We performed meta-analysis for hand hygiene and face mask interventions and estimated the effect of these measures on laboratory-confirmed influenza prevention by risk ratios (RRs). We used a fixed-effects model to estimate the overall effect in a pooled analysis or subgroup analysis. No overall effect would be generated if there was considerable heterogeneity on the basis of I2 statistic >75% (6). We performed quality assessment of evidence on hand hygiene and face mask interventions by using the GRADE (Grading of Recommendations Assessment, Development and Evaluation) approach (7). We provide additional details of the search strategies, selection of articles, summaries of the selected articles, and quality assessment (Appendix).
Personal Protective Measures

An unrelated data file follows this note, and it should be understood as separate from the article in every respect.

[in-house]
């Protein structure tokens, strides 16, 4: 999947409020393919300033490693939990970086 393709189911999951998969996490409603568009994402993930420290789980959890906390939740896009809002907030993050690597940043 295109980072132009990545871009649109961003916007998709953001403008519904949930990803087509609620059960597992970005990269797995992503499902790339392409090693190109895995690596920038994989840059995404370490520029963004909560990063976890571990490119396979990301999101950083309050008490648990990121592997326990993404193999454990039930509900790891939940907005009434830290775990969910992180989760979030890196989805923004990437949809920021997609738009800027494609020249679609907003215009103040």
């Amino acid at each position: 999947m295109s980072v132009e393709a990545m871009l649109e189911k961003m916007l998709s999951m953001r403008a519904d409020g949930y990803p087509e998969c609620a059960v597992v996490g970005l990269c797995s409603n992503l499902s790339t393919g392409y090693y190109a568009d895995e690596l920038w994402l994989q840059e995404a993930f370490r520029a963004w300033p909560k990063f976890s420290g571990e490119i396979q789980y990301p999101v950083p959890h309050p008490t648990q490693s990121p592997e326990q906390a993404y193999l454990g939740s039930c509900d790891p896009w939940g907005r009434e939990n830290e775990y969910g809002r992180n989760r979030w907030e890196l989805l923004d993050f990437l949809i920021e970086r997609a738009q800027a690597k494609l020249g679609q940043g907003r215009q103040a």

We identified a recent systematic review by Wong et al. on RCTs designed to assess the efficacy of hand hygiene interventions against transmission of laboratory-confirmed influenza (8). We used this review as a starting point and then searched for additional literature published after 2013; we found 3 additional eligible articles published during the search period of January 1, 2013–August 13, 2018. In total, we identified 12 articles (9–20), of which 3 articles were from the updated search and 9 articles from Wong et al. (8). Two articles relied on the same underlying dataset (16,19); therefore, we counted these 2 articles as 1 study, which resulted in 11 RCTs. We further selected 10 studies with >10,000 participants for inclusion in the meta-analysis (Figure 1). We excluded 1 study from the meta-analysis because it provided estimates of infection risks only at the household level, not the individual level (20). We did not generate an overall pooled effect of hand hygiene only or of hand hygiene with or without face mask because of high heterogeneity in individual estimates (I2 87 and 82%, respectively). The effect of hand hygiene combined with face masks on laboratory-confirmed influenza was not statistically significant (RR 0.91, 95% CI 0.73–1.13; I2 = 35%, p = 0.39). Some studies reported being underpowered because of limited sample size, and low adherence to hand hygiene interventions was observed in some studies.